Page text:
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Don't stick your foot there!

It's a story we've seen all too often - something gets stuck in the cog of a machine and standard protocol is to power everything off, get a worker in there while he's being monitored, and make sure he's able to carefully extract whatever's causing the problem. Time and time again, innocent workers go into machines without realizing that the person responsible for turning everything off actually forgot.

The story of Frank Arce is, surprisingly, different. He was also asked to take care of a jam in a machine. In his case, it was a wood chipper that got jammed with an awkward piece of log. As usual, his co-workers assured him that the wood chipper was off before he stuck his leg in there to un-jam the log. We wouldn't be writing about this incident if that was the case, however. True to form, the wood chipper was still active and as he started trying to break the log free, he got pulled inside.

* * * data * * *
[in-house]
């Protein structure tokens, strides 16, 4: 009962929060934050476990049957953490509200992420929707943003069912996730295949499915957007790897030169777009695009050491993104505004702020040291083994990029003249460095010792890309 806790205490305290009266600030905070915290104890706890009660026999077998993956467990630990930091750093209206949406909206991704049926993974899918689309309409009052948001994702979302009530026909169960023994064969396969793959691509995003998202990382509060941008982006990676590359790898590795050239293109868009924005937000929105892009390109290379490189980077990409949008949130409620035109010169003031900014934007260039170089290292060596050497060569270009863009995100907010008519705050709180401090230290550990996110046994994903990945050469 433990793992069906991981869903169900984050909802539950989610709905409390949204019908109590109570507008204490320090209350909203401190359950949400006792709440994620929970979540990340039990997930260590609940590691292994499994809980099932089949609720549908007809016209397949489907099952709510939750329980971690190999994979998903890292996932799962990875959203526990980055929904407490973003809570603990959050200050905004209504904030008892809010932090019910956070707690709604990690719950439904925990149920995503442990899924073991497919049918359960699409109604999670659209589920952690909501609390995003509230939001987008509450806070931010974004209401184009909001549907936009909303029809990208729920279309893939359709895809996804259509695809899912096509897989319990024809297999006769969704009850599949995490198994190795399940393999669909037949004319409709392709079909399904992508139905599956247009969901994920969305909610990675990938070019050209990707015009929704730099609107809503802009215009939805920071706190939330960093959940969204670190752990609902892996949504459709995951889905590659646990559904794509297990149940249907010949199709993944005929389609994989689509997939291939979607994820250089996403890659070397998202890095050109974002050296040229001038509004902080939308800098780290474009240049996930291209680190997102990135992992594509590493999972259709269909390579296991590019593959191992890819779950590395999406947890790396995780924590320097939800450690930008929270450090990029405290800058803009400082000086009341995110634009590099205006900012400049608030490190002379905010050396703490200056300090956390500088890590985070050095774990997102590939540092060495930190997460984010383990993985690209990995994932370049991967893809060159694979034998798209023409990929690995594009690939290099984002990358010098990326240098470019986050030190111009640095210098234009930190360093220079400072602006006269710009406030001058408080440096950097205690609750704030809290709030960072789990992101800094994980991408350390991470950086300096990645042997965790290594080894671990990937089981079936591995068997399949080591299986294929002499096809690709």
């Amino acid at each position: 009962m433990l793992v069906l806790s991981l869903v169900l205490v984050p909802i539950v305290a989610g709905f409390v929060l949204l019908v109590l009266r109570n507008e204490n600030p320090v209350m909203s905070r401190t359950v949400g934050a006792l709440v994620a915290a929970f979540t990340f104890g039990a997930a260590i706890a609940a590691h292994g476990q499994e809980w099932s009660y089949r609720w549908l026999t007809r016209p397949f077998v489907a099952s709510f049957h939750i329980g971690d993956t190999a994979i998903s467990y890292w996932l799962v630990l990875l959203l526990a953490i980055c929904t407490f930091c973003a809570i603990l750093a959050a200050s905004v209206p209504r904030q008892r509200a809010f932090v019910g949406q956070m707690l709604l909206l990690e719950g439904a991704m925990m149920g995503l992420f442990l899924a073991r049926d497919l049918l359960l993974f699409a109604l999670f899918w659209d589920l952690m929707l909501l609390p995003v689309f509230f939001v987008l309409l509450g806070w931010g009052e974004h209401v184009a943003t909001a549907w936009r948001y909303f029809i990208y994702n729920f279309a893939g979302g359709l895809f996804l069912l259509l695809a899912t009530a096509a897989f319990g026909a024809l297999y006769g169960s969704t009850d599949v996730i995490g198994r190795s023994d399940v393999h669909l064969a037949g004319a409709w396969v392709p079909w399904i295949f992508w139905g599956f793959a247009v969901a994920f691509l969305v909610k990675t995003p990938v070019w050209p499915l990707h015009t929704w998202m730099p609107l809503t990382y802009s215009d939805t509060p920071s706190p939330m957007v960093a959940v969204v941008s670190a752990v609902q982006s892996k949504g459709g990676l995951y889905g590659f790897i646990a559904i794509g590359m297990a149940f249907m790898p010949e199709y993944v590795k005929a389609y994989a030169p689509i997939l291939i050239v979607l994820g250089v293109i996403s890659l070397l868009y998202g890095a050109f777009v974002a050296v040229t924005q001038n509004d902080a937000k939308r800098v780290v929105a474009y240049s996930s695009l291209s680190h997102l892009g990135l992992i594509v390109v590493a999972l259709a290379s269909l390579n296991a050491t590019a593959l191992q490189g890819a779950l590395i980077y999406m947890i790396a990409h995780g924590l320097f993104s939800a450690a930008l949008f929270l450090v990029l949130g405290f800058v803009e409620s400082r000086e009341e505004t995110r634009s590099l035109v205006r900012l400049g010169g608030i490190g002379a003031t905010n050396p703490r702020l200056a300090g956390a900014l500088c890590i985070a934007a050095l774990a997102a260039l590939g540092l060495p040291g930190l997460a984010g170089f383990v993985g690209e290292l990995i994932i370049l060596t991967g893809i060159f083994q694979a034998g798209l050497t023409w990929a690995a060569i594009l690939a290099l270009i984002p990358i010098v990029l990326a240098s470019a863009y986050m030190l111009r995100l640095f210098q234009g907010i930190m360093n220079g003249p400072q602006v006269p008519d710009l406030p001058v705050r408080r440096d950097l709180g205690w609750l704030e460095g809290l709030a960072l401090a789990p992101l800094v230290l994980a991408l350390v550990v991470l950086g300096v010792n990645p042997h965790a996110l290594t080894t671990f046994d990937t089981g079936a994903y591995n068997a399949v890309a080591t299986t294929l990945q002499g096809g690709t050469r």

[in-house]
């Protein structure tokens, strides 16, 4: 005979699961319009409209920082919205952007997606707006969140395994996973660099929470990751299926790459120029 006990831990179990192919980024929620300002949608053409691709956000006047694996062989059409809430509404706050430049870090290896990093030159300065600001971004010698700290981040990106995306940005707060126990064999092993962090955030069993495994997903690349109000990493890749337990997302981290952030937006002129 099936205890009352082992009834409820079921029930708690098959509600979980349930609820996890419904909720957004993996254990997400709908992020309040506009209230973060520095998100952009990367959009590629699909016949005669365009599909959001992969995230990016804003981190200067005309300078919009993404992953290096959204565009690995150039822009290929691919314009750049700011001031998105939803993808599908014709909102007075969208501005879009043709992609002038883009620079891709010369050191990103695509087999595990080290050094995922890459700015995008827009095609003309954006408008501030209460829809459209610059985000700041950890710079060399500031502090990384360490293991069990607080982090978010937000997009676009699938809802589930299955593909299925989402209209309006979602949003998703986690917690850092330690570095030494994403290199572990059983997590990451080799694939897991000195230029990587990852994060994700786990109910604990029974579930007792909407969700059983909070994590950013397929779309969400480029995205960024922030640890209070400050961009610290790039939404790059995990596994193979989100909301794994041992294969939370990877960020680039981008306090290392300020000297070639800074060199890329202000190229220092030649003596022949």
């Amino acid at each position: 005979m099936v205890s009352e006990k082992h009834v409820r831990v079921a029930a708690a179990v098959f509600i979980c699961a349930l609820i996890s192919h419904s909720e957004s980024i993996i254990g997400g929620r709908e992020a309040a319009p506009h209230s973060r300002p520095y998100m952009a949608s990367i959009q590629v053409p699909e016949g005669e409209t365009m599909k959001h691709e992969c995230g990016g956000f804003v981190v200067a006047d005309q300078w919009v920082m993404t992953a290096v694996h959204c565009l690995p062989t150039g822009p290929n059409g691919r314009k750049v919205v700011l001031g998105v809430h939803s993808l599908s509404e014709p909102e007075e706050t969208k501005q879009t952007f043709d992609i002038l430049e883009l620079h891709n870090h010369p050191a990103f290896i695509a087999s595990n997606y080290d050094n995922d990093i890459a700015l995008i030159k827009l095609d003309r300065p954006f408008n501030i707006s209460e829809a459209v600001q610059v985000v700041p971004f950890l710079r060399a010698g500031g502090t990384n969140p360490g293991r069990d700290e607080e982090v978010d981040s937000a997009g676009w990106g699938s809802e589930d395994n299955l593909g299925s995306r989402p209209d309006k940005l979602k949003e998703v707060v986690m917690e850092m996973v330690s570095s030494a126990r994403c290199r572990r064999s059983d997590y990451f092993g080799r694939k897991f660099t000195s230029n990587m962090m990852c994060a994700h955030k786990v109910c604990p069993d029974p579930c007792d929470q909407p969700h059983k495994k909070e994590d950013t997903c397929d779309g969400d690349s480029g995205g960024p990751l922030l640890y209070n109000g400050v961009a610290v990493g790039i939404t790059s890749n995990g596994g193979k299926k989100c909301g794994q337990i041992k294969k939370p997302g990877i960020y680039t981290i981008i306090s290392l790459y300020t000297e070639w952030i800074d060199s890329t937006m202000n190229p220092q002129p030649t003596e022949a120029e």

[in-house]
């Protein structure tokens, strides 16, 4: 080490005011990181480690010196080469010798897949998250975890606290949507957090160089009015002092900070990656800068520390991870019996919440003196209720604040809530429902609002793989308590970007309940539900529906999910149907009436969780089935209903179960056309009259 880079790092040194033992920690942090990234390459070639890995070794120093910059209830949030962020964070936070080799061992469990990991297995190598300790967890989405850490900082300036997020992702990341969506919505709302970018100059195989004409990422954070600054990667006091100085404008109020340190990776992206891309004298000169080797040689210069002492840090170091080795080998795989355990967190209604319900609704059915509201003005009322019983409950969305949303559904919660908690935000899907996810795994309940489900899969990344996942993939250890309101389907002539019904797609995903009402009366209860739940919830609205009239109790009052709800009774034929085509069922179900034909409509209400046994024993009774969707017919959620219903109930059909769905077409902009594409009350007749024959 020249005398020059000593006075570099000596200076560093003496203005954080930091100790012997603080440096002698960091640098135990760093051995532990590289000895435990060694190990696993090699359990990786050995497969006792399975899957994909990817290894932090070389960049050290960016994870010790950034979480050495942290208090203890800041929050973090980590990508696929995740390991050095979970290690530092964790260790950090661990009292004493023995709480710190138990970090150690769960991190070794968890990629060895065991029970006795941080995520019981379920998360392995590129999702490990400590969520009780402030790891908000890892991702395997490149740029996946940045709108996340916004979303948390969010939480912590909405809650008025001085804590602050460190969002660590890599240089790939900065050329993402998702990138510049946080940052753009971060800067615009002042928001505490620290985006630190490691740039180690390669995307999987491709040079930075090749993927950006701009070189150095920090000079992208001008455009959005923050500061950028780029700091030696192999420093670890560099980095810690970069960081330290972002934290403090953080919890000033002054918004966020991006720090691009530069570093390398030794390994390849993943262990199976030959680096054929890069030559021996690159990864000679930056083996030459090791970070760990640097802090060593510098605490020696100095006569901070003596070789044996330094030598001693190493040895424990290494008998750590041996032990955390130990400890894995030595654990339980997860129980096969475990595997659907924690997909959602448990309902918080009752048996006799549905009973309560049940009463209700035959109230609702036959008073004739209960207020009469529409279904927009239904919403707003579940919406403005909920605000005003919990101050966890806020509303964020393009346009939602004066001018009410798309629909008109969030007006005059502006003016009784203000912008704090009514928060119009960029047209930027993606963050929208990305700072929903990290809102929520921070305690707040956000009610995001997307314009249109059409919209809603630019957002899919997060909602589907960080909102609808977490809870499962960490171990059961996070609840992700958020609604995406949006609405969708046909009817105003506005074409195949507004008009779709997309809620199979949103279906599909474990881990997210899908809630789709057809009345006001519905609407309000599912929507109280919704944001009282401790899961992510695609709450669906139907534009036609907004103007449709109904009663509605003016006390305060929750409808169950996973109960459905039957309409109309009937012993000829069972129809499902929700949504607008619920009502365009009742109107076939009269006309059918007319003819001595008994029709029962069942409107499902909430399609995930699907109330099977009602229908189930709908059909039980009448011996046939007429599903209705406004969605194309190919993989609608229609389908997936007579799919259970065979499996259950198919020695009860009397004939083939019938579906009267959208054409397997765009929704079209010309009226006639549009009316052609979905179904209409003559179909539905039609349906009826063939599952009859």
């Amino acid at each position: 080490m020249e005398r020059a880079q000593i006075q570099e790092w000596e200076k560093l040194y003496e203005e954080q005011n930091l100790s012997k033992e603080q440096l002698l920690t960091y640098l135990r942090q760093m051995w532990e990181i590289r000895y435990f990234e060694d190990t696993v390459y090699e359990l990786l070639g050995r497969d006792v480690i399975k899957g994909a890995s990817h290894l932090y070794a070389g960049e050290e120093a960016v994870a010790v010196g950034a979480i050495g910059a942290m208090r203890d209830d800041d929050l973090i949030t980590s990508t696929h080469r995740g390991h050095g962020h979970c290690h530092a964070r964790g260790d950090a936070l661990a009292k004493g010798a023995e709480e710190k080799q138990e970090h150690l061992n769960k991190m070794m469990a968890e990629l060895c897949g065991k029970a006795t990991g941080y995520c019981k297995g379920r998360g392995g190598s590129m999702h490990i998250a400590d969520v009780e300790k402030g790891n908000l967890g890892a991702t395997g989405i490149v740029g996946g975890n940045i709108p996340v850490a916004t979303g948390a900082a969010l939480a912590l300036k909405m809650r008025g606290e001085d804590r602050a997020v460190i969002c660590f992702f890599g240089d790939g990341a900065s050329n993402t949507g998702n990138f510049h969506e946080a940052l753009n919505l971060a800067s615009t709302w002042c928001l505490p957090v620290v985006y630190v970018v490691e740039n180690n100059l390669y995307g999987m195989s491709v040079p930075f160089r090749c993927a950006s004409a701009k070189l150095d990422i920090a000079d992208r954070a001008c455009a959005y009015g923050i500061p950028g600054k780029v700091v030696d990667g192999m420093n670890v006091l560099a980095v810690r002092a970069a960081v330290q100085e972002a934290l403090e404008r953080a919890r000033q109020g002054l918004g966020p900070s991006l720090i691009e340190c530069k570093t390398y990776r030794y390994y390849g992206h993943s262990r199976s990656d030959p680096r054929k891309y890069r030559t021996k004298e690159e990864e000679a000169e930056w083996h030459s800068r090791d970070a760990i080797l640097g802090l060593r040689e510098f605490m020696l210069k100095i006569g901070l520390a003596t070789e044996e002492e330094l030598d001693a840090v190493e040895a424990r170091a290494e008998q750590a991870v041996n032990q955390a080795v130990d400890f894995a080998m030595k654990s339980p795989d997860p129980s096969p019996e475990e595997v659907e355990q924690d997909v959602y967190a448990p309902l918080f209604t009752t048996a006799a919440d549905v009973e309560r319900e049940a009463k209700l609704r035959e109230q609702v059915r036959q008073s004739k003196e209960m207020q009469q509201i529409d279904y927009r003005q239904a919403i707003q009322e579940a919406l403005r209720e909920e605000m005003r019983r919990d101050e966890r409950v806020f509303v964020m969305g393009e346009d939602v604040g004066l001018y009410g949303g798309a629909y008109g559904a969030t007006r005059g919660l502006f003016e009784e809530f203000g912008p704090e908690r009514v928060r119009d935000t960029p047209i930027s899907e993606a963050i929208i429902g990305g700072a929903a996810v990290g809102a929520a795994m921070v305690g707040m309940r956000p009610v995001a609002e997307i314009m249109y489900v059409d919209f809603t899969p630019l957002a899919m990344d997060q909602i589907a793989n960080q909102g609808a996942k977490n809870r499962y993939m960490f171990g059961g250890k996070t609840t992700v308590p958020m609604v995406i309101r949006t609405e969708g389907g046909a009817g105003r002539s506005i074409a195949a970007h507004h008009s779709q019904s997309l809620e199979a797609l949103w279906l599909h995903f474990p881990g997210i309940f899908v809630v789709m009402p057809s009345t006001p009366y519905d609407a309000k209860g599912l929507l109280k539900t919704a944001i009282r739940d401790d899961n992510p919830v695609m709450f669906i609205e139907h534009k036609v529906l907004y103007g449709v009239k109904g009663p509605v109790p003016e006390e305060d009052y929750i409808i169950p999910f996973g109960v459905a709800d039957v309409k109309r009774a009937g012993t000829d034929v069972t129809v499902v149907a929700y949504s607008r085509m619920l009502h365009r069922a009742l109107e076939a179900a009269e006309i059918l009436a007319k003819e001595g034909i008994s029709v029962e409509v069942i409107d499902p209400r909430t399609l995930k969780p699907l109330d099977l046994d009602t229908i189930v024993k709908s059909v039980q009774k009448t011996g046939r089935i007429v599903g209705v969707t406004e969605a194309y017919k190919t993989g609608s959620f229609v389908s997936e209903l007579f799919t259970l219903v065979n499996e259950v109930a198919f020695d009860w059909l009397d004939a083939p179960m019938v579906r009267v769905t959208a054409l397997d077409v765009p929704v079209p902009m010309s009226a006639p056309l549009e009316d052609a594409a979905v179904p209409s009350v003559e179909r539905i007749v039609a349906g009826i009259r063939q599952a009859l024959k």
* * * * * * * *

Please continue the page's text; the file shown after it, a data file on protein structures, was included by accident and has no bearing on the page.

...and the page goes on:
Usually, incidents like this result in tragic fatalities. Somehow, for Frank Arce, he survived. He suffered several broken bones and a punctured lung, but as you can see from the picture below, he actually came out of it far better than almost everyone else who suffers that fate. The fact that he's even alive is nothing short of incredible!

While it's wonderful that he survived this ordeal, his broken bones, punctured lung, and numerous other injuries will take a long time to heal. On top of that, there's the psychological trauma he underwent as he was pulled through the wood-chipper. It's unlikely he'll ever work at that job or even in that field again, which will make his job prospects difficult going forward.

In short, there's a lot of time and financial help that he'll need before he's through this. This is where Pre-Settlement funding makes all the difference, and turns a harrowing accident into something manageable. We work every day to reach people in situations like this, so if you or someone you know is suffering, let us know so we can help.

All we need from you is a quick phone call, e-mail or short application so that we know you're out there. You can submit a quick application right now, give us a call at (866) 587-4320, or send an e-mail to We want to help you, so let us know about your situation.

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